When, as often happened, one of the raiders lost his mount, he would proceed, running on his own feet, being careful not to set too fast a pace for the ponies.
Recently I saw an old Audie Murphy movie which, even within the canon of Audie Murphy’s ouvre, was fairly non-memorable. Walk the Proud Land was an attempt on Murphy’s part to broaden his range through playing, not a gunfighter, but a man of peace. That man, a genuine historical character, was John P. Clum. The movie failed at the box office in its time, but it succeeded in piquing my interest in a man I’d wondered about before. I knew John Clum as editor of the Tombstone Epitaph, mayor of Tombstone, and a staunch friend of Wyatt Earp. I’d also read he was a devout Christian. I’d been mostly unaware of his exemplary career as an Indian agent.
John P. Clum was a Dutch Reformed boy from a farm in New York state. Intending to enter the ministry, he attended Rutgers University, but had to drop out due to lack of funds. His education did earn him a job as a weather observer for the US Army Signal Corps in Santa Fe, New Mexico, however. This led, through a college connection, to his appointment as Indian Agent at the San Carlos Reservation in Arizona.
Clum was 22 years old when he arrived at San Carlos, not entirely sure what he’d find. In general, he was pleasantly surprised. He found the Apaches, by and large, decent (by their lights) and hard-working people, scrupulously honest, and historically eager to be friends with Americans (it was the Mexicans they hated). John Clum, Apache Agent, and It All Happened in Tombstone (a compilation of two books) begins with a narrative of United States relations with the Apaches, and it’s a sad and painful story. For every American willing to treat the Apaches decently, there seem to have been ten who, motivated by greed or bigotry, lied to them, cheated them, or killed them like animals.
Clum set about earning the Apaches’ trust, helping the decent ones and punishing the (minority of) bad actors. In time he was able to set up a working self-government system. He was particularly proud of his efficient Apache police force, which operated with distinction and crowned its achievements with the capture of Geronimo (the only time – as Clum takes pains to point out – when he was captured without voluntarily surrendering).
In time, however, bureaucratic interference and changed Indian policies left Clum with no alternative, in his own mind, to resigning his post and leaving the reservation. The later history of his Apache friends is sad to read.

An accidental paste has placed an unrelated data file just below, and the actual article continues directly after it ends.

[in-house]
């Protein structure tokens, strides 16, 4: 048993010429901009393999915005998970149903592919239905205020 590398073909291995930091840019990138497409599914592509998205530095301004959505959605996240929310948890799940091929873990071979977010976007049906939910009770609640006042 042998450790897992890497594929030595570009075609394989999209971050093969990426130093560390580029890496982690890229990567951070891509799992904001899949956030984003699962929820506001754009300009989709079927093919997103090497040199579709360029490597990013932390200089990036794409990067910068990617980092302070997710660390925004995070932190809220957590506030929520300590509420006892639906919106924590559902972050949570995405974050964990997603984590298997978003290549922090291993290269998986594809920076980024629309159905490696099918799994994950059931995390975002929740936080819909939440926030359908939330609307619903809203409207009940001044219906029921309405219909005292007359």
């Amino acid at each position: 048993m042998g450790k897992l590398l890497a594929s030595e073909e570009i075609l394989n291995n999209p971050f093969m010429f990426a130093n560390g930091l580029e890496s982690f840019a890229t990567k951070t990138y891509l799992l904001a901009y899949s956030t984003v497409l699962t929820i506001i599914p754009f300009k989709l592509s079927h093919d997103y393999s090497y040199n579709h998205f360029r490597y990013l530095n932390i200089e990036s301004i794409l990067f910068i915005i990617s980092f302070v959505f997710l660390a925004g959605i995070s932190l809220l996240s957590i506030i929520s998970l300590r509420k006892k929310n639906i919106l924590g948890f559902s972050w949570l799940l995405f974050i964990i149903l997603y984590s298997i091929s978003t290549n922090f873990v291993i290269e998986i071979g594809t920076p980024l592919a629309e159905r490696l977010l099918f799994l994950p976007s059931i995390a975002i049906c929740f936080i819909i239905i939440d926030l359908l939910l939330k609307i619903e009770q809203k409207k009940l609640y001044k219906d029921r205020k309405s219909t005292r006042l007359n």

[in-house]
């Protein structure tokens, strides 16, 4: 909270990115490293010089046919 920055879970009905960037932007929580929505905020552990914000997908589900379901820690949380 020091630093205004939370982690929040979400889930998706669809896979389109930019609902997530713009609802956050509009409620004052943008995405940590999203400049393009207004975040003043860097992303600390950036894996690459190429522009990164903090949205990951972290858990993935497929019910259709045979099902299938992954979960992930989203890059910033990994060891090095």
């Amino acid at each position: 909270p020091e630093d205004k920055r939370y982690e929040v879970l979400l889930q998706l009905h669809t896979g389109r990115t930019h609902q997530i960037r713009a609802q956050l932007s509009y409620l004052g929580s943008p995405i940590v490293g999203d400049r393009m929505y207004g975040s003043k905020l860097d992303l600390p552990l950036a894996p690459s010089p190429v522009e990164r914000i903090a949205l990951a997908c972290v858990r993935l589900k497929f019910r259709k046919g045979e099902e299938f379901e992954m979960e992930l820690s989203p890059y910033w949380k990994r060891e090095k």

There is considerable pride in Clum’s account, along with great contempt for narrowminded and bigoted Americans who spoiled what might have been an exemplary peace. The only character Clum seems to hate more than these bureaucrats is the “bad Apache” Geronimo, whom he describes as a liar, a master manipulator, and a merciless killer. He is particularly offended that his friends ended up sharing Geronimo’s fate of exile and imprisonment, without the advantages that Geronimo enjoyed – celebrity status and income from souvenir sales.
The later part of his book is Clum’s own account of his career as mayor and editor in Tombstone, during the fabled days of the Earp-Clanton feud. He is staunch in his support of Wyatt Earp (who would seem, on the face of it, an odd friend for a good Dutch Reformed boy), and (regrettably) his account varies not at all from the well-known (and much-questioned) version told by Stuart N. Lake in Wyatt Earp, Frontier Marshal. What will be fresh for most western buffs is Clum’s own account of what he believed to be an assassination attempt against himself on a stage coach run, when he ended up leaving the stage and proceeding on foot, to be less of a target.
The book John Clum, Apache Agent was not written by Clum himself, but was edited by his son Woodworth Clum, from his father’s unpublished papers and reminiscences. The prose is not bad – generally avoiding the excesses of Victorian baroque. The main problem with this electronic edition is that it was obviously produced through OCR transcription, so there is the occasional misread word – as well as entire lines of text getting lost now and then. But it wasn’t enough to spoil the story as a whole.
If you’re interested in the Old West, John Clum, Indian Agent, and It All Happened in Tombstone makes interesting reading. I suspect Clum left out some of the juiciest – and/or most appalling – details, so the book is suitable for most readers.